WRITING   W  11-­‐12.2  Write  informative/explanatory  texts  to  examine  and  

convey  complex  ideas,  concepts,  and  information  clearly  and  accurately  through  the  effective  selection,  organization,  and  analysis  of  content.    

• I  can  write  informative/explanatory  texts  to  examine  and  convey  complex  ideas,  concepts,  and  information  clearly  and  accurately.  

• I  can  effectively  select,  organize,  and  analyze  content  in  my  informative/explanatory  writing.  

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a.  Introduce  a  topic;  organize  complex  ideas,  concepts,  and  information  so  that  each  new  element  builds  on  that  which  precedes  it  to  create  a  unified  whole;  include  formatting  (e.g.,  headings),  graphics  (e.g.,  figures,  tables),  and  multimedia  when  useful  to  aiding  comprehension.  

• I  can  introduce  a  topic,  and  build  complex  ideas  and  concepts  to  create  an  organized  and  unified  whole.  

• I  can  use  formatting,  graphics  and  multi-­‐media  to  aid  comprehension  when  useful.  

b.  Develop  the  topic  thoroughly  by  selecting  the  most  significant  and  relevant  facts,  extended  definitions,  concrete  details,  quotations,  or  other  information  and  examples  appropriate  to  the  audience’s  knowledge  of  the  topic.    

• I  can  identify  my  audience  and  use  relevant  concrete  details  (facts,  extended  definitions,  quotations,  or  other  information)  to  develop  the  topic  thoroughly.  

c.  Use  appropriate  and  varied  transitions  and  syntax  to  link  the  major  sections  of  the  text,  create  cohesion,  and  clarify  the  relationships  among  complex  ideas  and  concepts.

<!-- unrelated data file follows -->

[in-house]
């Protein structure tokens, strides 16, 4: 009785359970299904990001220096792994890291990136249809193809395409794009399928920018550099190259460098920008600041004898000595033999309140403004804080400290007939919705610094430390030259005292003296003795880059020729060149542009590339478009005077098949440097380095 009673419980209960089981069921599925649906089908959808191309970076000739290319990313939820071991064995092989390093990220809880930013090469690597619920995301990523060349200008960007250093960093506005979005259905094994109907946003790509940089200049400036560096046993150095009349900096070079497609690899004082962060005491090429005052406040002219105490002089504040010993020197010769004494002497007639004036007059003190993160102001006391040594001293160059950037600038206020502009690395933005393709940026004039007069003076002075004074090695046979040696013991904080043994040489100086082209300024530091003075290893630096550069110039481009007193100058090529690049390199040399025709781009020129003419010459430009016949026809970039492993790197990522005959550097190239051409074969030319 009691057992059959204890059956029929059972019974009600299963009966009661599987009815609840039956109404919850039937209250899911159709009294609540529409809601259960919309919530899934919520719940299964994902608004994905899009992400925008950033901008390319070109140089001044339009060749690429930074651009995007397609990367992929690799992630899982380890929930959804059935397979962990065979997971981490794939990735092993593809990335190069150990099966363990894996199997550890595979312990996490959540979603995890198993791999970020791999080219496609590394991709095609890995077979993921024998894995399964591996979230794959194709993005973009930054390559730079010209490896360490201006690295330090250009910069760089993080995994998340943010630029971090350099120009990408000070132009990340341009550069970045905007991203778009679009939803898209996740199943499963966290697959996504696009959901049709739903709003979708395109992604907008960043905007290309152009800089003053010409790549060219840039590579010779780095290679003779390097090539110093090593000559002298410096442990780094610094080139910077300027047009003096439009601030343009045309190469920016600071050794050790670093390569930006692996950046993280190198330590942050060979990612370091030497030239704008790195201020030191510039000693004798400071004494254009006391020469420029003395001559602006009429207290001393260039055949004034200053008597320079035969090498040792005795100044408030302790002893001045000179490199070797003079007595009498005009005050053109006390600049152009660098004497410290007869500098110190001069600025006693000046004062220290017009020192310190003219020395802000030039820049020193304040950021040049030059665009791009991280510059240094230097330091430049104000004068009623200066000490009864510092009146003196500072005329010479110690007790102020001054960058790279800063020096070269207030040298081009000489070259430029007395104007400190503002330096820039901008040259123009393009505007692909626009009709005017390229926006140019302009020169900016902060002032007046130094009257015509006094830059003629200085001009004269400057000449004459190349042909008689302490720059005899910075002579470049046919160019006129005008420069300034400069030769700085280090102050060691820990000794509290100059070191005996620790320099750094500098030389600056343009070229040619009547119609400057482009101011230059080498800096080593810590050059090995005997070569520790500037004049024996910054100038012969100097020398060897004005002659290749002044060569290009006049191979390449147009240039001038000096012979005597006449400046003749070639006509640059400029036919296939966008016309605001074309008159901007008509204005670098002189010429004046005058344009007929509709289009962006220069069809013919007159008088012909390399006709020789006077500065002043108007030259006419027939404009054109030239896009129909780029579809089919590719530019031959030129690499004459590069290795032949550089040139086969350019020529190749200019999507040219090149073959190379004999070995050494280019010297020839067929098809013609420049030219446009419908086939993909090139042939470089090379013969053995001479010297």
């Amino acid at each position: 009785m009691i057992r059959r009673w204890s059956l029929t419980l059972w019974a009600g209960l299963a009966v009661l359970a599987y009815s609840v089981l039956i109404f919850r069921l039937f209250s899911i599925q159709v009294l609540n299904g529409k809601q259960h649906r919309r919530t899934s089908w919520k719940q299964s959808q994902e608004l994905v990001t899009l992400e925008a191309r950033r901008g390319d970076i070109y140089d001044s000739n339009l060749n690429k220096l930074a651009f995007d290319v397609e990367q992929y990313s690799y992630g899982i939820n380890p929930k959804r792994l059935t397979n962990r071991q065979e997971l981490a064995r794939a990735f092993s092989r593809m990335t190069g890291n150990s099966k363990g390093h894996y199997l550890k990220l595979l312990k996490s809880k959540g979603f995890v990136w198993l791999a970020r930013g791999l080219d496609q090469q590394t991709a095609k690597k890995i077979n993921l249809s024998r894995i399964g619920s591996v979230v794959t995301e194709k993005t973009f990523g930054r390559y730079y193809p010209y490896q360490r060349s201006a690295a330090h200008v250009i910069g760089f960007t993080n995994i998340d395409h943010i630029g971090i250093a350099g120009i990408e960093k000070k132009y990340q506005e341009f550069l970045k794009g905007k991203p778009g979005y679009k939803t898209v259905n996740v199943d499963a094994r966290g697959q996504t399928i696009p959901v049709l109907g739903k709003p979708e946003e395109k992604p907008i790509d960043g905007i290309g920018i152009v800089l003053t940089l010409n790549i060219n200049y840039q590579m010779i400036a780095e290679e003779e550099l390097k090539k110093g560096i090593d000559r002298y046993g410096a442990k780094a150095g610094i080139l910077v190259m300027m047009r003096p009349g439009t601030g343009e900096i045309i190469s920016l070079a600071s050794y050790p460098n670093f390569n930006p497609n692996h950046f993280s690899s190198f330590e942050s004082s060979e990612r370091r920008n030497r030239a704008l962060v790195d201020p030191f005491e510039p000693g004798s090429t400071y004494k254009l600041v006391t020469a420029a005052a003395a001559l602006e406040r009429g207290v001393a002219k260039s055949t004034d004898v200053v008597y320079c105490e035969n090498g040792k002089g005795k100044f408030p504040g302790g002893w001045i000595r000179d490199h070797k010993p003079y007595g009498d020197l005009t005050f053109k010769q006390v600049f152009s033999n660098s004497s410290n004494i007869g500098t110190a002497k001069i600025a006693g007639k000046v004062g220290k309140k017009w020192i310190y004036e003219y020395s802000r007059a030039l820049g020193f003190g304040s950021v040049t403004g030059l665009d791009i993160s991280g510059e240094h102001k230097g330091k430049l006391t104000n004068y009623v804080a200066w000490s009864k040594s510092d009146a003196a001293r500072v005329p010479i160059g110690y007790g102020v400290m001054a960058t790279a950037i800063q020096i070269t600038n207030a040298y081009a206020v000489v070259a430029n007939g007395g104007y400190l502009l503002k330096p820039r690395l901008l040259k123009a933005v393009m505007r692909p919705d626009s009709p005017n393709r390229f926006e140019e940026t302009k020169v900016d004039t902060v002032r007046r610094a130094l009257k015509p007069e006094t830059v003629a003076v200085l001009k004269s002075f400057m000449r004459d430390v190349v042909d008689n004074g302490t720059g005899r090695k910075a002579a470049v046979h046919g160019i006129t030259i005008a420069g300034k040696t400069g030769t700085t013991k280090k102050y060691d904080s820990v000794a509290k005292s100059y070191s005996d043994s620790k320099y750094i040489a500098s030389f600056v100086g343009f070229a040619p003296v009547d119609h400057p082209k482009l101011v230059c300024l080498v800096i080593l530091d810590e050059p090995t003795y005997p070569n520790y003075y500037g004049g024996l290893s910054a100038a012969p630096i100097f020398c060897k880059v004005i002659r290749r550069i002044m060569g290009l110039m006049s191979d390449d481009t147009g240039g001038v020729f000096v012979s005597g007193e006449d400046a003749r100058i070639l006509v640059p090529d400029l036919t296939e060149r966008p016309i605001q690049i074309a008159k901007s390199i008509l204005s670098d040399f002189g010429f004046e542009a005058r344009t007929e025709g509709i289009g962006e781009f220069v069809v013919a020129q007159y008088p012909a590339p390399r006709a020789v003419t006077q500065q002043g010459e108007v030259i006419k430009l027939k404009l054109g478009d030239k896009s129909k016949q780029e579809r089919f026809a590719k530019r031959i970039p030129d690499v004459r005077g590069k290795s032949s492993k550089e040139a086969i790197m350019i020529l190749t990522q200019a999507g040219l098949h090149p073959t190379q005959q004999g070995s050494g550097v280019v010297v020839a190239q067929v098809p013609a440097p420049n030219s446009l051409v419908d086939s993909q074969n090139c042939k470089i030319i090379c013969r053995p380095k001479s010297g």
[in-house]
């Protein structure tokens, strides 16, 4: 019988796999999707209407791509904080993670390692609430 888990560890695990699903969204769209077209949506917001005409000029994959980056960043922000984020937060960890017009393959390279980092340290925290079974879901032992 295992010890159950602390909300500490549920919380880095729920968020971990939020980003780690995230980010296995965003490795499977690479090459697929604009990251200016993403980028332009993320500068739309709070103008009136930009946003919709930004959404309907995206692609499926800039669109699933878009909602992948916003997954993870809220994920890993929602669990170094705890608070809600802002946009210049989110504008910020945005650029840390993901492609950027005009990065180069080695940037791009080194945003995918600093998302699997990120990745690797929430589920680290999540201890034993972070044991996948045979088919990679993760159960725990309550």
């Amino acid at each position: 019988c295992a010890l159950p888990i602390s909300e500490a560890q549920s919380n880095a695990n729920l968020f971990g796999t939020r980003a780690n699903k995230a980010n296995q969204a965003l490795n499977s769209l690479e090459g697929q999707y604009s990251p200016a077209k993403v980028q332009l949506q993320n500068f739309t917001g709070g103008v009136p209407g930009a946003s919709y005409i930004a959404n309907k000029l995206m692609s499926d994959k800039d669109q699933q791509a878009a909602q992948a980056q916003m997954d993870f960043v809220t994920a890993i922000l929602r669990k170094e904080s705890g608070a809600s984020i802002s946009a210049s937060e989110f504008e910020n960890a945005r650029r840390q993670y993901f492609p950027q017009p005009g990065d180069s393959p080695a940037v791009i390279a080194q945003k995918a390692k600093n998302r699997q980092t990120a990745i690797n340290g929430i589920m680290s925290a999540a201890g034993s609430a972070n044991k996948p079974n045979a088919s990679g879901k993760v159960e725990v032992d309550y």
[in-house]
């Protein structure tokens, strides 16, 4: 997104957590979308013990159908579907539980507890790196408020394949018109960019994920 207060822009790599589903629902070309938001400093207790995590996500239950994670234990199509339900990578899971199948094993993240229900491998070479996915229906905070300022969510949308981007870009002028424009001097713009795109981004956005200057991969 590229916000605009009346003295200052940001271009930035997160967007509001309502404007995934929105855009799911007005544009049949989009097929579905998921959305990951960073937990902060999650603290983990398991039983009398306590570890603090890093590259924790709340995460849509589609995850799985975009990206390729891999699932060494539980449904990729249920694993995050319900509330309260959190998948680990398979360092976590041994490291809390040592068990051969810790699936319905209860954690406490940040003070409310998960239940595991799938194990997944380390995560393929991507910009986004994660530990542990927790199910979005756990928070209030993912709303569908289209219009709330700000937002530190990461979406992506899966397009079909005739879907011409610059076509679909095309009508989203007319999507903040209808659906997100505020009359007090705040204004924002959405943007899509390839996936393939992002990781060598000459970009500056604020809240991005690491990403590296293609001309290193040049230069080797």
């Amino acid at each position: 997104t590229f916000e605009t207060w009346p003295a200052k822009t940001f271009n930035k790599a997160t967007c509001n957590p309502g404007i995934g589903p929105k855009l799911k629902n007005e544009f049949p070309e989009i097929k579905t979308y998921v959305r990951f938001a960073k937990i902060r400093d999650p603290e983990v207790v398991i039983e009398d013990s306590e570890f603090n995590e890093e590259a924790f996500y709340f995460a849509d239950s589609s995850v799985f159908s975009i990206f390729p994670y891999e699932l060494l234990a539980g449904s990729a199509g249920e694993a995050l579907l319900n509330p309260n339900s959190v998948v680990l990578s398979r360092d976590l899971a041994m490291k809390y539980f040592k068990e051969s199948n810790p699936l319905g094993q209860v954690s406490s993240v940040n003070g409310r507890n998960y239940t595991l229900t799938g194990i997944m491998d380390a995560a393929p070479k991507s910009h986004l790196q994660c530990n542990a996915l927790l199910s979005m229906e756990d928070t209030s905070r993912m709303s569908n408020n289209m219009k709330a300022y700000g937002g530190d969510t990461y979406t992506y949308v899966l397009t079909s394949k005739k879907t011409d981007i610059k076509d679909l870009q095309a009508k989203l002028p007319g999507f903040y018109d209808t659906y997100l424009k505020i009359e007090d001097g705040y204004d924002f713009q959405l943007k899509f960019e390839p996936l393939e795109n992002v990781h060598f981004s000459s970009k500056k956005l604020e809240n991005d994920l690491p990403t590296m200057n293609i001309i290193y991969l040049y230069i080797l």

• I  can  use  appropriate  and  varied  transitions  and  syntax  (sentence  fluency)  to  link  major  sections  of  the  text.  

• I  can  create  cohesion  and  clarify  relationships,  complex  ideas,  and  concepts  through  the  use  of  transitions.  

d.  Use  precise  language,  domain-­‐specific  vocabulary,  and  techniques  such  as  metaphor,  simile,  and  analogy  to  manage  the  complexity  of  the  topic.  

• I  can  use  precise  word  choice  and  relevant  vocabulary  to  direct  the  reader  through  the  topic.  

• I  can  use  metaphor,  simile,  and  analogy  to  direct  the  reader  through  the  topic.  

e.  Establish  and  maintain  a  formal  style  and  objective  tone  while  attending  to  the  norms  and  conventions  of  the  discipline  in  which  they  are  writing.  

• I  can  use  correct  and  appropriate  conventions  in  my  writing.  

f.  Provide  a  concluding  statement  or  section  that  follows  from  and  supports  the  information  or  explanation  presented  (e.g.,  articulating  implications  or  the  significance  of  the  topic).  

• I  can  provide  a  concluding  statement  that  supports  the  information  or  explanation  presented.  

• I  can  use  my  conclusion  to  articulate  the  implication  or  significance  of  the  topic.  

  ELA  Core  Standards   Student  Learning  Targets  

SPEAKING  &  

LISTENING  

 SL  11-­‐12.3  Evaluate  a  speaker’s  point  of  view,  reasoning,  and  use  of  evidence  and  rhetoric,  assessing  the  stance,  premises,  links  among  ideas,  word  choice,  points  of  emphasis,  and  tone  used.    

 • I  can  evaluate  how  a  speaker  uses  evidence,  reasoning,  point  of  

view,  and  rhetoric.  • I  can  evaluate  the  speaker's  stance,  premises,  word  choice,